“At her Majesty’s service” – a phrase made famous by movie icon James Bond – signifies total commitment, a matter of life and death, to a single cause. Yet unfortunately, many businesses don’t share that same level of commitment to technical support or service. In many cases, it’s often viewed as a cost, a necessary evil, rather than the business critical department it should be.
While sales people drive around in their German motors, attending customer lunches in chic restaurants, wearing smooth attire with clean fingers, service people amble up and down the country in their humble white vans. ‘Techies’ munch down sandwiches in their overalls, finding it challenging to keep their Loctite laden fingers at bay from the whiteness of their bread.
Sales people make more money, bonuses, and attend international shows. Techies ensure that everything works to make the sales people look like heroes. In my opinion, the unsung hero is the guy with the screwdriver, not with the Mont Blanc in their hands.
A customer asked my opinion recently about starting a new coffee company. His question was, in view of my global experience, how/where would I start? I answered very quickly that building a first-class service team would be my primary concern and responsibility.
It’s the foundation of the business, not an afterthought. The coffee, machines, and sales people could follow.
Sales people may be the ones who get the business and get the glory as a result, but it is undoubtedly the service team that determines whether or not that customer stays with you beyond the honeymoon period. It is like all relationships – the courtship is the fun and easy part (most of the time), but the hard work is keeping the flame burning, and the commitment to long-term romance.
In my line of work, I meet a lot of disgruntled customers, people and companies going through a painful divorce from their current provider.
The reasons are always the same: “It was all good at the beginning but then the service levels went down and the negative impact on our business severe. We tried to fix it, but it fell on deaf ears. So now we have to look elsewhere.”
So, how do you protect yourself against that predicament? Can Service Level Agreements be designed, maintained, and enforced? Can they resolve all issues? Experience would dictate that they do not, that they merely measure failure and that everyone can come up with their own version of data, which very seldom matches. Beyond that, as in all relationships, choose your partners well as decisions always have consequences.
But apart from choosing the right partner, what else could be done? Today, technology can provide customers with absolute transparency through telemetry. A client can demand access to his/her equipment, design a bespoke dashboard, receive alerts of failures, and measure the efficacy of their service providers. This transparency not only creates stakeholder visibility, but it should also help to build trust, and through trust, long-term sustainable relationships. Through those successful partnerships, long-term profits too.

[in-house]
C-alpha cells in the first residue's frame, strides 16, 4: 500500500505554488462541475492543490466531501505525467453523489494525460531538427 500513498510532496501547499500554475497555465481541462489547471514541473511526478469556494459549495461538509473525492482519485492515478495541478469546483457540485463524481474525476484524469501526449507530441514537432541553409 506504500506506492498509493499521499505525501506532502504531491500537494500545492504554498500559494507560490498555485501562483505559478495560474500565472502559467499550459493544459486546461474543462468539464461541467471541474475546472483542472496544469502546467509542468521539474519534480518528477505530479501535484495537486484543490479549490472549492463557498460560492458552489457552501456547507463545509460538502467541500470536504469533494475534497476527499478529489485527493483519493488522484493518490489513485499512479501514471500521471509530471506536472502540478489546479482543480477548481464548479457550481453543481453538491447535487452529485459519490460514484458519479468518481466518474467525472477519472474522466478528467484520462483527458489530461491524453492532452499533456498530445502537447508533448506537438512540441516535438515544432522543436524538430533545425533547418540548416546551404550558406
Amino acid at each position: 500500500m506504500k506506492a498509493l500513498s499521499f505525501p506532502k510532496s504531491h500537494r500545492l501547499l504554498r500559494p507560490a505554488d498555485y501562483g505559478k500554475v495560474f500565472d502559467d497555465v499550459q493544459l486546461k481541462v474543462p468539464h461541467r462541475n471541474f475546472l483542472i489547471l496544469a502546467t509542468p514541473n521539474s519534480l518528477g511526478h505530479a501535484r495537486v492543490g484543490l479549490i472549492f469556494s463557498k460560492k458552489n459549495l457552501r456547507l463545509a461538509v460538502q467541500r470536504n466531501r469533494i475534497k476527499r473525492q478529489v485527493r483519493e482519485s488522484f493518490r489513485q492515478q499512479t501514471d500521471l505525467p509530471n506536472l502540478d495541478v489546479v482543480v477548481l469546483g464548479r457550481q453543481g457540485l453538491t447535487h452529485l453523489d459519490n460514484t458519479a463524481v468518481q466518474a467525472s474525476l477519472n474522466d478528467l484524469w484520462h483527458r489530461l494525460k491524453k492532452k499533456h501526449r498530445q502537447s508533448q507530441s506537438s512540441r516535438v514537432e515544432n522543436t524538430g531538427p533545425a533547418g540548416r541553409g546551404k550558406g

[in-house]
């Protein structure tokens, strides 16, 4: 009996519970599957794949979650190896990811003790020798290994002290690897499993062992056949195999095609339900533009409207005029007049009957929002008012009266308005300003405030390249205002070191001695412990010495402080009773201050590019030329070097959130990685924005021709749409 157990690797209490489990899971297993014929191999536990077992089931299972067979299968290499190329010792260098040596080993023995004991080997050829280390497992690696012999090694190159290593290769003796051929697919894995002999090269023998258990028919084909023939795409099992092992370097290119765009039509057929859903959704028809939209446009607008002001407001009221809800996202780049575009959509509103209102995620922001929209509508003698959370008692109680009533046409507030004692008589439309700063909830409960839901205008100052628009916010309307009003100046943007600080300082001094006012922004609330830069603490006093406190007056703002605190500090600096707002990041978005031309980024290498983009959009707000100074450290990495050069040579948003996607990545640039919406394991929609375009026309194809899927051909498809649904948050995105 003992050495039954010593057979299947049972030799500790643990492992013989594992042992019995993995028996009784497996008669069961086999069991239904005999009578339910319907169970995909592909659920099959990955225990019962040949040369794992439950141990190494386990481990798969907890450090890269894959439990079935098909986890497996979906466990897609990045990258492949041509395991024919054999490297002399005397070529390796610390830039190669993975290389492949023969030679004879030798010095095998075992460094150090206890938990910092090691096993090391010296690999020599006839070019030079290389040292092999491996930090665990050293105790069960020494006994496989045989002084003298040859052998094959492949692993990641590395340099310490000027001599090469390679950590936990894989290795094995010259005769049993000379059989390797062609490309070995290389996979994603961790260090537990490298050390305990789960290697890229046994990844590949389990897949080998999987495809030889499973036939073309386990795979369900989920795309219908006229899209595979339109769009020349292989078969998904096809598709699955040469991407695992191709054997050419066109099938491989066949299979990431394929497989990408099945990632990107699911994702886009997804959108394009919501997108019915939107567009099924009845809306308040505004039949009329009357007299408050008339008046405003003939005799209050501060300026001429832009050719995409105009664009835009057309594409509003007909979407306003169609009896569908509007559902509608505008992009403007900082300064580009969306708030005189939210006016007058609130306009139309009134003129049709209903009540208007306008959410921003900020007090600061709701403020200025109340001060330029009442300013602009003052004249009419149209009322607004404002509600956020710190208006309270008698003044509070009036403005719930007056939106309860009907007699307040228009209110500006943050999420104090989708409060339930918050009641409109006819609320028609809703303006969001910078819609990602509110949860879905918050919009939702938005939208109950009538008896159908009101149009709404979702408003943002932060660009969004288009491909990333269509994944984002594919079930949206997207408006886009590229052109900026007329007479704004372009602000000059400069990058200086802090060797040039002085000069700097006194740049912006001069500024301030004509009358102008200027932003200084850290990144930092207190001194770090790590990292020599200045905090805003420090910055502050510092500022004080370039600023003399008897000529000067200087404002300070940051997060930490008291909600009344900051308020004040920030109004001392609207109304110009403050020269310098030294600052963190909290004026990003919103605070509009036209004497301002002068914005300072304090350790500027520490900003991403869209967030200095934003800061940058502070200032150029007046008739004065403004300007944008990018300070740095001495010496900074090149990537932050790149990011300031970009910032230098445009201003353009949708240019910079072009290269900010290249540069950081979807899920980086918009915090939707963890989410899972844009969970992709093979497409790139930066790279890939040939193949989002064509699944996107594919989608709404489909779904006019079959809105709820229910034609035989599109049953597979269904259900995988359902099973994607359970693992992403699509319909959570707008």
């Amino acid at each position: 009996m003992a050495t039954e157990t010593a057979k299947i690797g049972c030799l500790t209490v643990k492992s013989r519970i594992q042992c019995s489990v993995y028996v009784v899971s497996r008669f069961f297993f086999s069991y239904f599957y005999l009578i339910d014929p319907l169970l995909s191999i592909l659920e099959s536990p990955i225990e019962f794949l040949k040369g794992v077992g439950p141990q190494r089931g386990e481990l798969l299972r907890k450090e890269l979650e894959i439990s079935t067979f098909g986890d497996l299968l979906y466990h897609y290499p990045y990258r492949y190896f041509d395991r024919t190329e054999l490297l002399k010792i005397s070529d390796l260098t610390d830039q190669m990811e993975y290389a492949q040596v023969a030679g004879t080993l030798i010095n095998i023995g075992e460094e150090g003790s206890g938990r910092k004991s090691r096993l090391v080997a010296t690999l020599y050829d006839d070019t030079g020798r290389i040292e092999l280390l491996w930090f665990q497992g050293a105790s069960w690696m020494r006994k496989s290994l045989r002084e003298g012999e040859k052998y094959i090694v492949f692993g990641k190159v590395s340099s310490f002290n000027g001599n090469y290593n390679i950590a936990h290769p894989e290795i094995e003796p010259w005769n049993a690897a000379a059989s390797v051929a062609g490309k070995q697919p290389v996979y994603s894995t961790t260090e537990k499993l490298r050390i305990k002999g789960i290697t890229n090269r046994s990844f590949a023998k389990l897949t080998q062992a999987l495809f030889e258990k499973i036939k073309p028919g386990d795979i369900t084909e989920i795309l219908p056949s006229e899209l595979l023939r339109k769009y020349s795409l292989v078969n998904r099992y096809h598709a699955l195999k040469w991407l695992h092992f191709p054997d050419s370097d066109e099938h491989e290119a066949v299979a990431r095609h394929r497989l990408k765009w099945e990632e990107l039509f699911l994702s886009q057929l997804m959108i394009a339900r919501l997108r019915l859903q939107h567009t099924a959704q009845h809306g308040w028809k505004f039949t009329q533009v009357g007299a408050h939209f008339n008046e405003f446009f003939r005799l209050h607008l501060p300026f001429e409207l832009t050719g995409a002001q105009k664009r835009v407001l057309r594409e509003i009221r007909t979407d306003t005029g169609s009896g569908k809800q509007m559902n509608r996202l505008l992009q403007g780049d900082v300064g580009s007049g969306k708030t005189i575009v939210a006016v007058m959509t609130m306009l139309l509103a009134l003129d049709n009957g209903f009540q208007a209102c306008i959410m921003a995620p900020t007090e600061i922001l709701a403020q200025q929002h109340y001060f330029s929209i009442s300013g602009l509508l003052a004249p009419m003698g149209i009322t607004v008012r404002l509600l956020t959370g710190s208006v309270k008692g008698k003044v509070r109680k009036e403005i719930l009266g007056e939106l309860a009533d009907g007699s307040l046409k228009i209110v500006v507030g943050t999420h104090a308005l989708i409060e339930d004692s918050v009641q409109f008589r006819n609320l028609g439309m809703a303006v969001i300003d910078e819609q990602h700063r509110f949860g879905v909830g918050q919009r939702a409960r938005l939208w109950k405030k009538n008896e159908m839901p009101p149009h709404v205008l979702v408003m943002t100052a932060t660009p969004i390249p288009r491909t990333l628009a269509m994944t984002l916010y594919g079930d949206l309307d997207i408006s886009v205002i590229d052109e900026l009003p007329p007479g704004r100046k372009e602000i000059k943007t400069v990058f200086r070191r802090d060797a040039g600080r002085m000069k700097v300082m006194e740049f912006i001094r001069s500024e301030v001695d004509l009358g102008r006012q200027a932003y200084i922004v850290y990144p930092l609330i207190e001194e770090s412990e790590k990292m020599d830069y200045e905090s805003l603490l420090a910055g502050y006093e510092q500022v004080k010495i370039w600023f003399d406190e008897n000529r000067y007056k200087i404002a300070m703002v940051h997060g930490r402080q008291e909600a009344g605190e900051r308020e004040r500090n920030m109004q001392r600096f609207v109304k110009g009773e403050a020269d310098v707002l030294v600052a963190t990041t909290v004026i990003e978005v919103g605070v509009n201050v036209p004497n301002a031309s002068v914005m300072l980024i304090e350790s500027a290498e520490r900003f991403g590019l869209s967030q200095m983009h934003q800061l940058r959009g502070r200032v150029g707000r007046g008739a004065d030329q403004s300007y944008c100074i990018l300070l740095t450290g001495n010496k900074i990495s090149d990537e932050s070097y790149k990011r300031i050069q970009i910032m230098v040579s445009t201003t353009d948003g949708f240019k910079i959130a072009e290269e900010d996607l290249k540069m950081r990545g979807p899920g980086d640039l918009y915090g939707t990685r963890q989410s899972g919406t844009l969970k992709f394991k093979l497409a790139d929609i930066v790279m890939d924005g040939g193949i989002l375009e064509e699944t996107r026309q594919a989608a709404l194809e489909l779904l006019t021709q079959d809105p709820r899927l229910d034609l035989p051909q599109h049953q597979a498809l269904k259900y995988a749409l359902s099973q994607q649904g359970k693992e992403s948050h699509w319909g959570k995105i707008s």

Businesses cannot survive without profitability, which involves revenue generation as well as cost control. Top line revenue generation is often credited to sales people, whereas tech support is viewed as an overhead. Would it not be more accurate to allocate repeat business to the techies, making them a profit rather than a cost centre? Shouldn’t you credit them with recurring revenue streams as they would be directly linked to service performance or the lack thereof? This would give them the right status in the business and recognise their true worth.
Unfortunately, most of today’s businesses are evaluated from year to year, and so are decisions. Making a radical change such as this would go against the grain and the risk of not being approved would be significant. If businesses were scrutinised over a longer period of time – say three to five years – one could get a real picture of the managerial quality/competence as you could see the impact of decisions over time. Seasoned managers have become experts at hiding skeletons from year to year, but these old bones tend to rear their ugly heads over time and become more difficult to ignore.
Management today is about the short-term: results are appraised monthly/quarterly and audited yearly. In that space the impetus becomes more about stealing market share from competition than creating new business and innovating. Rather than make the pie bigger, leaders of today try to acquire a few percentage points of market share from the existing pie. They hire sales people from their competitors thinking that the business will follow them, or spend fortunes on launching new products and marketing them aggressively. In the short-term, that strategy could yield results but, is it sustainable in the long-term? Won’t your competitors just do the same to you and headhunt your best people? I think that making the pie bigger should be the ultimate goal. But how do you do that? Build a business that has a foundation anchored around technical proficiency and a customer services department that is worth of its name.
One solution is to build a first-class customer services department as part of a sales and marketing strategy. A proactive, customer centric team, armed with telemetry tools that are monitored and utilised for the purpose they were designed for. People who engage in conversation with customers, problem solve, provide sound advice and direction and become your front line support sales team, your farmers. Give your techies the same status as a sales person, make them a strategic part of the business and not a mere overhead.
I think I could build a business simply by picking up those customers who are disgruntled with their current providers. This could be the new pie and we can call it Majesty. At your service, Majesty.